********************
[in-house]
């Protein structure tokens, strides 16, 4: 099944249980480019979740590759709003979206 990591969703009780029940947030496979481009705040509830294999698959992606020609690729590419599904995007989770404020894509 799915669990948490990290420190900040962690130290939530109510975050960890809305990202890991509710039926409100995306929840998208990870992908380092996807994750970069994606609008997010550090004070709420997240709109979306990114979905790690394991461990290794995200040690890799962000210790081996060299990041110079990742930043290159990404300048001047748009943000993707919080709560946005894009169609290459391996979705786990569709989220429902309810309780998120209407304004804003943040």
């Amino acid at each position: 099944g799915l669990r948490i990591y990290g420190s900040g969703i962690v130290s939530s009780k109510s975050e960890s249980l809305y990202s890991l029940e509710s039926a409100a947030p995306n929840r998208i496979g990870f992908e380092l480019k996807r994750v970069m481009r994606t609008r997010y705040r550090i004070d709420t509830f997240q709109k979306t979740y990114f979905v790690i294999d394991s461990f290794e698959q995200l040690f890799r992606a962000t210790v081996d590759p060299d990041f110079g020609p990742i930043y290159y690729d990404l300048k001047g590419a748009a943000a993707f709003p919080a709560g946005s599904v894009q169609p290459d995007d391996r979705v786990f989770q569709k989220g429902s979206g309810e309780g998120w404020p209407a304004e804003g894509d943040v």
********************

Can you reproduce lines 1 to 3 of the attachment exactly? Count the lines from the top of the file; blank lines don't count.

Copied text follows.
[in-house]
């Protein structure tokens, strides 16, 4: 099944249980480019979740590759709003979206 990591969703009780029940947030496979481009705040509830294999698959992606020609690729590419599904995007989770404020894509 799915669990948490990290420190900040962690130290939530109510975050960890809305990202890991509710039926409100995306929840998208990870992908380092996807994750970069994606609008997010550090004070709420997240709109979306990114979905790690394991461990290794995200040690890799962000210790081996060299990041110079990742930043290159990404300048001047748009943000993707919080709560946005894009169609290459391996979705786990569709989220429902309810309780998120209407304004804003943040």
């Amino acid at each position: 099944g799915l669990r948490i990591y990290g420190s900040g969703i962690v130290s939530s009780k109510s975050e960890s249980l809305y990202s890991l029940e509710s039926a409100a947030p995306n929840r998208i496979g990870f992908e380092l480019k996807r994750v970069m481009r994606t609008r997010y705040r550090i004070d709420t509830f997240q709109k979306t979740y990114f979905v790690i294999d394991s461990f290794e698959q995200l040690f890799r992606a962000t210790v081996d590759p060299d990041f110079g020609p990742i930043y290159y690729d990404l300048k001047g590419a748009a943000a993707f709003p919080a709560g946005s599904v894009q169609p290459d995007d391996r979705v786990f989770q569709k989220g429902s979206g309810e309780g998120w404020p209407a304004e804003g894509d943040v």